will we ever see them?
This is the problem that plagues the monorail. It looks and sounds great but on examination there are some really fundamental problems involved in their use. Chief among them is getting people to leave their cars for a mass transit system. So, the first thing to be examined is ...
"Why do people prefer their own cars"?
It's all too simple. Your car is a chauffeured limousine that waits slavishly on your demand to travel. The only hitch is that you are the limo driver. You go just when you are ready and ... barring mechanical problems ... you go just at the right time. No possible mode of transportation can beat the convenience of driving your own vehicle.
The drawbacks are:
Now, if you are going to own a car anyway, you can scratch out cost of ownership as irrelevant. And, if you take your car to work maybe parking is not a hassle. And, no one considers the danger of driving ... because ... bad things only happen to "someone else".
That leaves us with rush hour and the daily costs of driving as the only incentives for getting out of one's car ... just two things to use as an effective social crowbar. To get people into mass transit they must save significant time and money.
The bus is reasonably cheap but few will give up their cars for a local bus. These things stop at every corner, are ugly, uncomfortable ... in short ... public ... and worse they generally don't run straight to where you want to go. Staying in your car saves you all that and you can listen to the radio, smoke and go the route you want ... they're private. So, a monorail that behaves like a bus (stopping locally) is absolutely out for serious mass transit. Buses have their place ... but it's an inherently limited place.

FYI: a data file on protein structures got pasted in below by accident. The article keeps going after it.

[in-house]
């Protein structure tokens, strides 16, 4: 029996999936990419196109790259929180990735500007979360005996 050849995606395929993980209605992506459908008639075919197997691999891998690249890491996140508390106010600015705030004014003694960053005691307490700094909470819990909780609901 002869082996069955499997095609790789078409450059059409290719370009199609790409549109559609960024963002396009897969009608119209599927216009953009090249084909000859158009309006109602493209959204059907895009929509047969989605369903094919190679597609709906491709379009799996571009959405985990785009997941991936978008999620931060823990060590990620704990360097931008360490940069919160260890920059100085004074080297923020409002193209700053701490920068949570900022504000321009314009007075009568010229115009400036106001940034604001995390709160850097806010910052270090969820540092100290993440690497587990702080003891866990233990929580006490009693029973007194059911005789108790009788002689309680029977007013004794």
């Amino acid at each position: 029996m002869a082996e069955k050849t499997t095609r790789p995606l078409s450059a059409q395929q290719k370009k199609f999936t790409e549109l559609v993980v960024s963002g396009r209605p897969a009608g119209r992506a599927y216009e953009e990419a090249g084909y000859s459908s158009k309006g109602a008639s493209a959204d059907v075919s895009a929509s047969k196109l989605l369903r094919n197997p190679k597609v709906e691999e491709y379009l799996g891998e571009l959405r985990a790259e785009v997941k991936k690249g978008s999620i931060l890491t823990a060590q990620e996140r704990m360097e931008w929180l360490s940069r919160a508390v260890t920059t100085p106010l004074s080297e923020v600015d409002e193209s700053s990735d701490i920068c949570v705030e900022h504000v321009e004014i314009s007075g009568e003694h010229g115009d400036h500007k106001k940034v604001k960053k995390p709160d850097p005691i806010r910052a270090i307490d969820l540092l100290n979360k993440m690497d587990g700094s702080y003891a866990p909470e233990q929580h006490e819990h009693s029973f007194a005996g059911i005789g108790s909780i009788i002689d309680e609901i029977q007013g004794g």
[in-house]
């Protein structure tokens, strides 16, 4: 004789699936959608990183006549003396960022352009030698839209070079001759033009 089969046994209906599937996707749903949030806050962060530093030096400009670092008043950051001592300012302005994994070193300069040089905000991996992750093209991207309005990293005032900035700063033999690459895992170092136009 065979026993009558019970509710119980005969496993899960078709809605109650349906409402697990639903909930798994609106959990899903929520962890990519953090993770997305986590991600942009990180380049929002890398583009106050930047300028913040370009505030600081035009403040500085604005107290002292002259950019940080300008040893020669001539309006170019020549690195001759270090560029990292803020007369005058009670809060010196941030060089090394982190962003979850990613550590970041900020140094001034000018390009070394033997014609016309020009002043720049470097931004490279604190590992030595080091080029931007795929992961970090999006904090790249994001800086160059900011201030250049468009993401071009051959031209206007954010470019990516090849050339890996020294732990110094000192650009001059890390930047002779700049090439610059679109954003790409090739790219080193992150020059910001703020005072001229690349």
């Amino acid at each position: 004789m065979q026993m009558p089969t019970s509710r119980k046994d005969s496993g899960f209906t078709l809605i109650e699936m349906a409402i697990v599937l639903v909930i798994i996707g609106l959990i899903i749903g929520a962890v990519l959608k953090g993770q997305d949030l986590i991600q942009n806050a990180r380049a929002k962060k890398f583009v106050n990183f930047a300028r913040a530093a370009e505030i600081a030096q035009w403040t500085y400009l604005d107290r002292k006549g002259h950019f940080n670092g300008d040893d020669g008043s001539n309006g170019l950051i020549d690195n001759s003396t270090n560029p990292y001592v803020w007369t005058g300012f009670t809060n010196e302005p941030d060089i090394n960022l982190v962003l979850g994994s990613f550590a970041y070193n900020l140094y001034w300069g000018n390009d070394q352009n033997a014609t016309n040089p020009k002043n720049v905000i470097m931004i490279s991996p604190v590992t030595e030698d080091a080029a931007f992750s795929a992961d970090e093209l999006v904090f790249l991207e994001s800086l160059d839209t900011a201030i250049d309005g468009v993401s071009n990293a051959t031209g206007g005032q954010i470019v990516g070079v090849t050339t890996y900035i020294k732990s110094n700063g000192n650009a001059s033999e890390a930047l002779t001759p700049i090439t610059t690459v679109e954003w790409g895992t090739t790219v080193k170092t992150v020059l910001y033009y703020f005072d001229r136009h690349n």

If a monorail can't stop locally you must get to where it stops by your own vehicle. So, we are looking for something that takes a percentage off your driving each day. You ride to the "station" get on the thing and go "where?". It can't go directly to your destination because that means local and local is out. Who would give up their car at the station only to be made to stop at everyone else's destination as well. "Local" is a serious time waster. Might as well be stuck in traffic on the freeway as stuck in mass transit that stops everywhere you don't want to be.
I've seen movies with a monorail going out in the country seemingly running overland ... a hundred mile ride. Is this really possible?
Short answer: NO
The reason that such a system will never be built is that if such were wanted a standard train would be built instead. Out in the country, the small "footprint" of a monorail is no longer of great importance. The somewhat larger footprint of a train track will do as well. It's simply a matter of "right of way". Once that is established, the regular train provides the added dimension of being able to carry heavy freight as well as passengers. I think anyone can see that building a monorail sufficiently robust to carry thousands of tons of coal would be prohibitively expensive. Better to just sit down on those two cheap steel rails on the ground and run a passenger train now and then.
A monorail in the country will never be made unless it is a specialty job like a nature trail through the Okefenoke Swamp. Don't ever expect to see one longer than 10-20 miles. After that ... build a simpler train.
Viable mass transit can only "relieve" the Rush Hour
If our monorail system is to work at all it must perform the function of, say, two added traffic lanes. Two at morning rush and two at afternoon rush hour. Figure the immense cost of adding a couple of lanes to a freeway (where there is no room for more) and that's what you have to work with as a construction cost.
Then you need to get a significant percentage of the drivers on that freeway to use it in order to relieve the congestion thereby making rush hour flow more freely thereby justifying the construction.